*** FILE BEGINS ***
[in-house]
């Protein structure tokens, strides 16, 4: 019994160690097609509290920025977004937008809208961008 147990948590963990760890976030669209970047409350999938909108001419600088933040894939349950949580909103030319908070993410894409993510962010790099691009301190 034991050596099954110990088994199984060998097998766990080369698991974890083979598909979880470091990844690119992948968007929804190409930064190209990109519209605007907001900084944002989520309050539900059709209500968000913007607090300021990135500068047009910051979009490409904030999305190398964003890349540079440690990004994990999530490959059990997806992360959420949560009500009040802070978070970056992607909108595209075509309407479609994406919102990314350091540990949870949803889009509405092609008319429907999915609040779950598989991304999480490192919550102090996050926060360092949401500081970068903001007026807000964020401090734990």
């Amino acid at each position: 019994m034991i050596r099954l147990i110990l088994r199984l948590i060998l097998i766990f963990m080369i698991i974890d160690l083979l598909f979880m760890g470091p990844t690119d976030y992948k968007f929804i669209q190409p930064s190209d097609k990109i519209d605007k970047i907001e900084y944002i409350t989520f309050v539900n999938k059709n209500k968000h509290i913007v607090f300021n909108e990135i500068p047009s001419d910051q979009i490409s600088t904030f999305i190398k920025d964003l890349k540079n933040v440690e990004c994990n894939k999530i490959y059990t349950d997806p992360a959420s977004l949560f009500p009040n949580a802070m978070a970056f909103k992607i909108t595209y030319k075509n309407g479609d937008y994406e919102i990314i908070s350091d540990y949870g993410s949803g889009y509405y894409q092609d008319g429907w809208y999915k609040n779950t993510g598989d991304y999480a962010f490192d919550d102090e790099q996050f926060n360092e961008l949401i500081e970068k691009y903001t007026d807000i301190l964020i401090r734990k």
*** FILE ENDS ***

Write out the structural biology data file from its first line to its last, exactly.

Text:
[in-house]
């Protein structure tokens, strides 16, 4: 019994160690097609509290920025977004937008809208961008 147990948590963990760890976030669209970047409350999938909108001419600088933040894939349950949580909103030319908070993410894409993510962010790099691009301190 034991050596099954110990088994199984060998097998766990080369698991974890083979598909979880470091990844690119992948968007929804190409930064190209990109519209605007907001900084944002989520309050539900059709209500968000913007607090300021990135500068047009910051979009490409904030999305190398964003890349540079440690990004994990999530490959059990997806992360959420949560009500009040802070978070970056992607909108595209075509309407479609994406919102990314350091540990949870949803889009509405092609008319429907999915609040779950598989991304999480490192919550102090996050926060360092949401500081970068903001007026807000964020401090734990």
């Amino acid at each position: 019994m034991i050596r099954l147990i110990l088994r199984l948590i060998l097998i766990f963990m080369i698991i974890d160690l083979l598909f979880m760890g470091p990844t690119d976030y992948k968007f929804i669209q190409p930064s190209d097609k990109i519209d605007k970047i907001e900084y944002i409350t989520f309050v539900n999938k059709n209500k968000h509290i913007v607090f300021n909108e990135i500068p047009s001419d910051q979009i490409s600088t904030f999305i190398k920025d964003l890349k540079n933040v440690e990004c994990n894939k999530i490959y059990t349950d997806p992360a959420s977004l949560f009500p009040n949580a802070m978070a970056f909103k992607i909108t595209y030319k075509n309407g479609d937008y994406e919102i990314i908070s350091d540990y949870g993410s949803g889009y509405y894409q092609d008319g429907w809208y999915k609040n779950t993510g598989d991304y999480a962010f490192d919550d102090e790099q996050f926060n360092e961008l949401i500081e970068k691009y903001t007026d807000i301190l964020i401090r734990k």